Calculating Alimony in Alabama
In the ideal divorce, the parties will jointly and amicably agree to things like child custody, child support, property division, and alimony payments. Unfortunately, divorces are often difficult and involve charged emotions, and parties often strongly disagree on many elements. Alimony, in particular, can be a difficult pill to swallow for the paying party. When the parties disagree, it is up to a family court to decide what rights and responsibilities each party will have following the divorce. A zealous Huntsville divorce attorney can help ensure that you either receive the alimony award to which you are entitled or that you do not get stuck overpaying alimony that is unmerited or unjust given your circumstances. Below we explore some of the factors an Alabama court will consider in determining an award of alimony.
Factors Affecting Alimony in Alabama
Alimony, also called spousal maintenance, spousal support, or spousal allowance, is meant to provide support to the party who would be at a larger economic disadvantage following the divorce. Alimony is not automatically awarded as part of every divorce in Alabama. As we previously discussed, Alabama changed its laws in 2018 to emphasize “rehabilitative alimony” meant to give the lower-earning party assistance for enough time to allow them to find income sufficient to support themselves. The 2018 law limited the duration of alimony to five years or less absent certain exceptions.
Assuming the parties do not agree to an amount of alimony, a court will consider a variety of factors in determining whether an award of alimony is appropriate and if so, the amount of the award. The factors a court may consider include:
- The separate assets owned by each spouse and any assets distributed as part of the divorce. An Alabama court will consider alimony only after equitable property division has been decided. The court will then determine whether an alimony award is necessary or whether instead, the division of assets will provide sufficient means of support for the lower-earning party without the need for alimony.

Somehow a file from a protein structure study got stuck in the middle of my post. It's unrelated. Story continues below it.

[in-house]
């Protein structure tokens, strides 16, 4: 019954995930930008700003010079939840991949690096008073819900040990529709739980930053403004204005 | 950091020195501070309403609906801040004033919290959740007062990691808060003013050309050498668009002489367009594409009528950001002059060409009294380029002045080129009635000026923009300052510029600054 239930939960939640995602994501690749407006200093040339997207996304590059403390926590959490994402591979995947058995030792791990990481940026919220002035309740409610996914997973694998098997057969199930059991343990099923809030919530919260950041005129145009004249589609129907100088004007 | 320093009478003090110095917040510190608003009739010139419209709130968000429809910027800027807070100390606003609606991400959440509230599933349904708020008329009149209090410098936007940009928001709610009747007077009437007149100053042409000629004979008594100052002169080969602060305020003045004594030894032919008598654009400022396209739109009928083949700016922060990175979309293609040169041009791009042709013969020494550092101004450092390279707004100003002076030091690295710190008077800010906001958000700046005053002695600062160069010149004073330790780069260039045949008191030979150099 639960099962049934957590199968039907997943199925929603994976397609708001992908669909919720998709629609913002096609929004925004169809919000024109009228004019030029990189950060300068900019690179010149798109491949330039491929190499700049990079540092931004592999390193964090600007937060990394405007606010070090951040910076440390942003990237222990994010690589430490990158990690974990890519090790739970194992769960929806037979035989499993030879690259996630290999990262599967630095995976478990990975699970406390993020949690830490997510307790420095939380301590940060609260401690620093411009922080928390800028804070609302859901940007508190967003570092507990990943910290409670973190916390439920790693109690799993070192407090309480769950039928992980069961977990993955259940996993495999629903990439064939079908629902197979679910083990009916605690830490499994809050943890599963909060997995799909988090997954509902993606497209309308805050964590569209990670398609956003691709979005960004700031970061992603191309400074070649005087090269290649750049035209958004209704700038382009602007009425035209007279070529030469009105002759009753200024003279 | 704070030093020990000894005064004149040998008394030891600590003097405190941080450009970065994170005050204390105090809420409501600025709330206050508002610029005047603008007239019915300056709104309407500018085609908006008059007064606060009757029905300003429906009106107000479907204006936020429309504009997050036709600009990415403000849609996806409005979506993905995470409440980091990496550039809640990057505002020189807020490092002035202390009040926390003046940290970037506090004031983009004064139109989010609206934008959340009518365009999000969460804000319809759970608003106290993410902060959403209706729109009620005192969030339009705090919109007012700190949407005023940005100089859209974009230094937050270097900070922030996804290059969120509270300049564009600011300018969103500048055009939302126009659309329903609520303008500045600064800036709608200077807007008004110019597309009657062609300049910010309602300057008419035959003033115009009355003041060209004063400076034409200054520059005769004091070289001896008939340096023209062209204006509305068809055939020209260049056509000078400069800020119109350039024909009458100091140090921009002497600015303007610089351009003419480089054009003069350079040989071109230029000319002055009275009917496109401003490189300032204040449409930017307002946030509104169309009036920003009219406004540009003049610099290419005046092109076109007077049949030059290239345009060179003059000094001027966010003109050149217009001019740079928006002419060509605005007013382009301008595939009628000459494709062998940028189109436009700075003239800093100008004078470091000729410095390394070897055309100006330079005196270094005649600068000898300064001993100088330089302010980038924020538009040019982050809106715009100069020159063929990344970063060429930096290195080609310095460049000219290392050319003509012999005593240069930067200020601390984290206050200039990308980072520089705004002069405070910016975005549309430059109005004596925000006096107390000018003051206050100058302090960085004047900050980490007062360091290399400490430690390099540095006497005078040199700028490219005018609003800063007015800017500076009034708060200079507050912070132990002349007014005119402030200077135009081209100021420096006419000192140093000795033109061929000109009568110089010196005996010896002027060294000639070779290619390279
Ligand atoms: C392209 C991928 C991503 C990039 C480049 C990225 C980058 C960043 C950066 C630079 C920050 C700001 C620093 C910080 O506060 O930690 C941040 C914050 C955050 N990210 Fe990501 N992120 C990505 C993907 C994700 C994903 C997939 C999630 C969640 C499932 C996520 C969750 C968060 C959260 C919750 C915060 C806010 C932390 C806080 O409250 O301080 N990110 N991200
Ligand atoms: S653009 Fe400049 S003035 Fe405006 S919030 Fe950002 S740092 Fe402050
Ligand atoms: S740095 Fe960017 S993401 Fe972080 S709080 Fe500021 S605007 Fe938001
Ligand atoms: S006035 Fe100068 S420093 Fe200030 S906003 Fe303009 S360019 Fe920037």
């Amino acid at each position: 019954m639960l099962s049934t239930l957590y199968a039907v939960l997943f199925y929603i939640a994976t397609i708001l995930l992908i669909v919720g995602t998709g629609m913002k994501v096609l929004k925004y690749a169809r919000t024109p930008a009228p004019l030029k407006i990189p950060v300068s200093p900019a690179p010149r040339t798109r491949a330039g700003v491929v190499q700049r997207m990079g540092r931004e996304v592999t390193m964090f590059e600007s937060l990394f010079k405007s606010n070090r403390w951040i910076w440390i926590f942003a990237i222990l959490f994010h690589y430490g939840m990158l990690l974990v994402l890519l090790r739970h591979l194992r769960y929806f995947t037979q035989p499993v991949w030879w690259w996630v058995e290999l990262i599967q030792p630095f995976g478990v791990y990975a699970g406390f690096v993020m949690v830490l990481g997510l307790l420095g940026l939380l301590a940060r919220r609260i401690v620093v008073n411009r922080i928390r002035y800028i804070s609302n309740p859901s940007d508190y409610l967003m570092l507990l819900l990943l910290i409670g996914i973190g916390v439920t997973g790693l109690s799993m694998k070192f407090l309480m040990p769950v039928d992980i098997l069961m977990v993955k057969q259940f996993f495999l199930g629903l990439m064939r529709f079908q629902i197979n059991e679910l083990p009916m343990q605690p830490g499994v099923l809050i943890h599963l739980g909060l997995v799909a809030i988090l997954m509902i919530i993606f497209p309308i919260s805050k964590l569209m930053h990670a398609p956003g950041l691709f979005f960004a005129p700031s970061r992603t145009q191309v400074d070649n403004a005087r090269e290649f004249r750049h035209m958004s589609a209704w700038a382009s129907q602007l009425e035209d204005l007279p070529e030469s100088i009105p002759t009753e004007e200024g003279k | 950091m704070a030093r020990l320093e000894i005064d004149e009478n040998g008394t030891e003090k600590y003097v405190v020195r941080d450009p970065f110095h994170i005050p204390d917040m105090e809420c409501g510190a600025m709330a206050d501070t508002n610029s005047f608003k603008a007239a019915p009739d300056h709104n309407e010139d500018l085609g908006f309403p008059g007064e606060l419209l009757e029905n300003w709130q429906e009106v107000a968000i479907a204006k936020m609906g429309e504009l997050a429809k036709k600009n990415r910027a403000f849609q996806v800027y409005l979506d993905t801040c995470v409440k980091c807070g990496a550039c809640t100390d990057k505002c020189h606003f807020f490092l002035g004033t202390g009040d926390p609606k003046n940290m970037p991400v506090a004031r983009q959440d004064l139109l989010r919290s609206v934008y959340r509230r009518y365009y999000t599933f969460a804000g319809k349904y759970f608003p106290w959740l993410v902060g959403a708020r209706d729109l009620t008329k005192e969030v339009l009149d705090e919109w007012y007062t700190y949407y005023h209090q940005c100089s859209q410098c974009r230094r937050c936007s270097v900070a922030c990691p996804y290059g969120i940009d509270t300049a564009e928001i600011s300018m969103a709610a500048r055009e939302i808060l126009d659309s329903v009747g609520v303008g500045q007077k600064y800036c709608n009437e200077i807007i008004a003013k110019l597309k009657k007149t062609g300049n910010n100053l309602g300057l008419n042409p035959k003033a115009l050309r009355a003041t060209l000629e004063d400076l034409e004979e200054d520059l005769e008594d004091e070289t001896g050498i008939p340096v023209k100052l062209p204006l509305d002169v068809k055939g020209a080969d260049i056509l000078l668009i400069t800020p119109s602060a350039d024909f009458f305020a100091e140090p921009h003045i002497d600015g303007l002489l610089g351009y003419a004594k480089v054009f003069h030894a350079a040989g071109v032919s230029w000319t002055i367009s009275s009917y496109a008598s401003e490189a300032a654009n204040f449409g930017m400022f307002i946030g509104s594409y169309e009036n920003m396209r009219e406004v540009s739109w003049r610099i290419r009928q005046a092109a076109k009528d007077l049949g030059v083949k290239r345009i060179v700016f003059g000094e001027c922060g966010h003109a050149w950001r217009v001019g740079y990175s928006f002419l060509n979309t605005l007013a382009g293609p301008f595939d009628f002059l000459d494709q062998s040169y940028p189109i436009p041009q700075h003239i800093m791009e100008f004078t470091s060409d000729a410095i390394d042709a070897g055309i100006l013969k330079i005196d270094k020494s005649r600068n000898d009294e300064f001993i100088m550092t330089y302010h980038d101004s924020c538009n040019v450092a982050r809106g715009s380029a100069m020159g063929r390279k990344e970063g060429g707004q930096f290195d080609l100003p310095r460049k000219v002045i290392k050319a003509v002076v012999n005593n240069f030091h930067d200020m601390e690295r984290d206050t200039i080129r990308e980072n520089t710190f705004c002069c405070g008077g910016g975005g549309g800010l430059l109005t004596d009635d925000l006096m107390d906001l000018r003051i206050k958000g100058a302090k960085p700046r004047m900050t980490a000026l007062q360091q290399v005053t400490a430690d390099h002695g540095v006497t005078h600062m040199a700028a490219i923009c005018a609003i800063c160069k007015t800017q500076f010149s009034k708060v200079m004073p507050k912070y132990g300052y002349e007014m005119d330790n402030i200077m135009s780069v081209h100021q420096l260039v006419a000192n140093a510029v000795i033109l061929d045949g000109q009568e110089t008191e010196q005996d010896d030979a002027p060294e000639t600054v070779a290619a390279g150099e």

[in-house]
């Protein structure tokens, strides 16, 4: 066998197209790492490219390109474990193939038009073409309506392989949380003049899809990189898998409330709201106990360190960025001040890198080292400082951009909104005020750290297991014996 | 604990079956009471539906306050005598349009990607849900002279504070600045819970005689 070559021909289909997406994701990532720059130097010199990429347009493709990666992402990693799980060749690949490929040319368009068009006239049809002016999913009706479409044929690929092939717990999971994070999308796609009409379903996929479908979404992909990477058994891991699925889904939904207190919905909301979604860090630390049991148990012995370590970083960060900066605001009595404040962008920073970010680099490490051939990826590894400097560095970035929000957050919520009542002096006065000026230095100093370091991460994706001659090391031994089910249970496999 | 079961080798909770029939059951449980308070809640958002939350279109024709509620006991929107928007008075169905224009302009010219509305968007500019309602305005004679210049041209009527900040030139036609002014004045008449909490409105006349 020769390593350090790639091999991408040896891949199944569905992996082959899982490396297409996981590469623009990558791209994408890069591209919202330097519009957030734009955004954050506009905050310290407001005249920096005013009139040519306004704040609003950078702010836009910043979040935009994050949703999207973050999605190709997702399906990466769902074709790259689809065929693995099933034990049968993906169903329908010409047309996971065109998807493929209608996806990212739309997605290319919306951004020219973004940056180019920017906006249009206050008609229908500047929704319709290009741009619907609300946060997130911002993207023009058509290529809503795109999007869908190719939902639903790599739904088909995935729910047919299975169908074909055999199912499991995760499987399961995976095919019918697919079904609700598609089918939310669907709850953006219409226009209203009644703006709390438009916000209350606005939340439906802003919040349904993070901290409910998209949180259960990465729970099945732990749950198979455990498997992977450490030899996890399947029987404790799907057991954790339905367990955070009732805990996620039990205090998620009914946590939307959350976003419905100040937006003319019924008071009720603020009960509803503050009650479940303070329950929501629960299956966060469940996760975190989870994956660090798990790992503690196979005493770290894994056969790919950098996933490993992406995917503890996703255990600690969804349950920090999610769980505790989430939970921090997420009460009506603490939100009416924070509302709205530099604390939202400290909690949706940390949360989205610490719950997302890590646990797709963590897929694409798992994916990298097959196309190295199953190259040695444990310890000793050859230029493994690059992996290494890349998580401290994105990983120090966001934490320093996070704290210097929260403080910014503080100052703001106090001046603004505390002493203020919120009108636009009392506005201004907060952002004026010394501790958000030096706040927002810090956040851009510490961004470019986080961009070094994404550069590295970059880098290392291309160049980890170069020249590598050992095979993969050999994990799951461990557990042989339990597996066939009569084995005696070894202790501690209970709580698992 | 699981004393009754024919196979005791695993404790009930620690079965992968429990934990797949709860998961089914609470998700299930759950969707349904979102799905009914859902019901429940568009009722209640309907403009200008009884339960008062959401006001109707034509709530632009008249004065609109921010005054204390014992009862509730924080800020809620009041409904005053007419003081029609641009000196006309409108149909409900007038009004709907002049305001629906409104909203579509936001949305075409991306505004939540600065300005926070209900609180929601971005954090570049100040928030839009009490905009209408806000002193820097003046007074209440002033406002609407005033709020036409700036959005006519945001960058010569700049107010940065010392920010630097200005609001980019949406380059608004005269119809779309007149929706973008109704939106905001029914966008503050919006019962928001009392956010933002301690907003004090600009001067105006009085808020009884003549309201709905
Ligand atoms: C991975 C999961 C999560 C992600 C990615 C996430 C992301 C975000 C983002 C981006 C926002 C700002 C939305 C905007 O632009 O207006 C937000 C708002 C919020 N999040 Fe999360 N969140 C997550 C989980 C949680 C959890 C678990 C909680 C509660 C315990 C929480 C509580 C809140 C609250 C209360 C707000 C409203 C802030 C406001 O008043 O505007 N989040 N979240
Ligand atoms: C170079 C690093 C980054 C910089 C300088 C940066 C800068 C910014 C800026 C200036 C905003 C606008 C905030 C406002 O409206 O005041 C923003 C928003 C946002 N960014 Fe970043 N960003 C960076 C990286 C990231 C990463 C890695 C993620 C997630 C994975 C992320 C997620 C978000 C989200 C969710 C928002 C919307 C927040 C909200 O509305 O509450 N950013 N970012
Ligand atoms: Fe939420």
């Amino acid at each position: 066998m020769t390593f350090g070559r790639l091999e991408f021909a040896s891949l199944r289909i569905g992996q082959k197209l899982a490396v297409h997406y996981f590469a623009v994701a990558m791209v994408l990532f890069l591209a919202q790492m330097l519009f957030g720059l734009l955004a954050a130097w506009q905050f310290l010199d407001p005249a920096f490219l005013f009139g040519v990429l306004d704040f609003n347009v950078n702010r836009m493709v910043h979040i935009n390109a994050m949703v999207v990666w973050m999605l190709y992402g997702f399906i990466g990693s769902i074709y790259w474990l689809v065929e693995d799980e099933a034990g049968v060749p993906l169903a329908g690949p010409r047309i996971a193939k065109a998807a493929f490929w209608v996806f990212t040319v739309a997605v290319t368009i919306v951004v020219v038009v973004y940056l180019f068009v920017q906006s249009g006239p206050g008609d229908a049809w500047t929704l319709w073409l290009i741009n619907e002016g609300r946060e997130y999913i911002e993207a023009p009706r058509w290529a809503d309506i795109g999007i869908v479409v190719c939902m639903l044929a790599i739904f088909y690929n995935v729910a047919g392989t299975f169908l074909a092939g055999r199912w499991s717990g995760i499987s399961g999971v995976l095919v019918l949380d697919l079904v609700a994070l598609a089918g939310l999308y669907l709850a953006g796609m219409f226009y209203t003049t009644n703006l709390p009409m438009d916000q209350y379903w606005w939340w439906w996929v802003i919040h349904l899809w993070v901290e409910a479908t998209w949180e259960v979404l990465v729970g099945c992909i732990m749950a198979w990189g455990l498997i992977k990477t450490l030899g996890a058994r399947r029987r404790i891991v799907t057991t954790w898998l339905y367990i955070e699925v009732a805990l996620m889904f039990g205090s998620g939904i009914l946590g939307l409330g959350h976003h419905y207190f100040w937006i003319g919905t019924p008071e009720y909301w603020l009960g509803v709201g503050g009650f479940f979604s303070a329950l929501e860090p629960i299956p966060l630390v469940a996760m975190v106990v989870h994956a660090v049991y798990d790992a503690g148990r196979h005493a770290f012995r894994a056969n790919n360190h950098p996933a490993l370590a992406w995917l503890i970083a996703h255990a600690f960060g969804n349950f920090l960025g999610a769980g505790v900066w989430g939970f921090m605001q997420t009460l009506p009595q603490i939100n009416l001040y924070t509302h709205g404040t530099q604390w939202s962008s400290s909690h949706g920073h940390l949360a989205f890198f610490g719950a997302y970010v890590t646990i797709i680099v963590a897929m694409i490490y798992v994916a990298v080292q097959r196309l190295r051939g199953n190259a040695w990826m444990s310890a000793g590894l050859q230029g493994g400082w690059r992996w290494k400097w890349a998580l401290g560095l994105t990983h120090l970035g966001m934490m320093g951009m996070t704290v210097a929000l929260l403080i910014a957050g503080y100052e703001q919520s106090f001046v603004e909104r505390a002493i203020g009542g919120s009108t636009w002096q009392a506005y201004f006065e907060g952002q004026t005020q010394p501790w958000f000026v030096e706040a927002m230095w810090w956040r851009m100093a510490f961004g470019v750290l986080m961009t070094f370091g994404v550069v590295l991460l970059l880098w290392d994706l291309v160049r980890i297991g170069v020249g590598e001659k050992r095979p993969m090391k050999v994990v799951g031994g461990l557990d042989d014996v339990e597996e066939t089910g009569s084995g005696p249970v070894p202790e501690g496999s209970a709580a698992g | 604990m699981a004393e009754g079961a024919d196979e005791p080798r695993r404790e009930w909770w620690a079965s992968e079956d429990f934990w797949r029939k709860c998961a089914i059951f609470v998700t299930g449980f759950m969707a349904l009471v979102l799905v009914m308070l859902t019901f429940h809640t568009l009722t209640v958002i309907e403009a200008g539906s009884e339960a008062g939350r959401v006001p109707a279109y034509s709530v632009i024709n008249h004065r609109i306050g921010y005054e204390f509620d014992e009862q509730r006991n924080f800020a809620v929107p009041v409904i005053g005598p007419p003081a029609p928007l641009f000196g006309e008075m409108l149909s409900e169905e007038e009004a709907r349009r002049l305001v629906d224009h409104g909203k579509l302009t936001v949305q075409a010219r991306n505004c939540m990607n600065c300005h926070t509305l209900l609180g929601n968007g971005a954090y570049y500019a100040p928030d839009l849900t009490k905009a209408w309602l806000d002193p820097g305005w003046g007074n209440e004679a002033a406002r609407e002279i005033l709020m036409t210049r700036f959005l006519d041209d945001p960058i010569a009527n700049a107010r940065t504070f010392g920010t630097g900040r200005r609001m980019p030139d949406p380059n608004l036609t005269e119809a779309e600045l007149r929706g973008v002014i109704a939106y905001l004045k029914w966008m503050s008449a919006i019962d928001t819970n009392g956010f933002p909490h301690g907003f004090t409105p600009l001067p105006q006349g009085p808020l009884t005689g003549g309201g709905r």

- Length of the marriage. There is no minimum amount of time a couple must have been married in order to permit an award of alimony. However, the longer a couple has been married, the more likely a court will issue an alimony award. The duration of the marriage also affects how long alimony will be awarded: Under Alabama’s 2018 law, alimony cannot be awarded for longer than the duration of the marriage itself (e.g., a 12-year marriage means a maximum 12 years of alimony), unless the parties were married for more than 20 years, in which case unlimited alimony may be permitted in “extraordinary circumstances.”
- The conduct of the spouses and whether it led to the divorce. Alabama is one of only a few states that still divides divorces between “fault” and “no-fault.” In a fault divorce, the court will consider which party’s conduct “caused” the divorce. For example, if adultery was involved, and that adultery actually led to the divorce (as opposed to occurring after the relationship had already deteriorated), then the court may consider adultery as a factor in determining a fair and just alimony award. Adultery may lead to a larger award if the payer is the culprit, or the judge may reduce the award if the alimony recipient was at fault.
- Future earning potential for each spouse.
- The standard of living for each parent during the marriage.
- The spouses’ respective ages and health.
- The needs of any dependent children.
- A spouse’s services as a homemaker or parent.
- Any other factor the judge deems relevant.
These factors are not an exhaustive list. The court may consider any factor relevant to an appropriate award of alimony.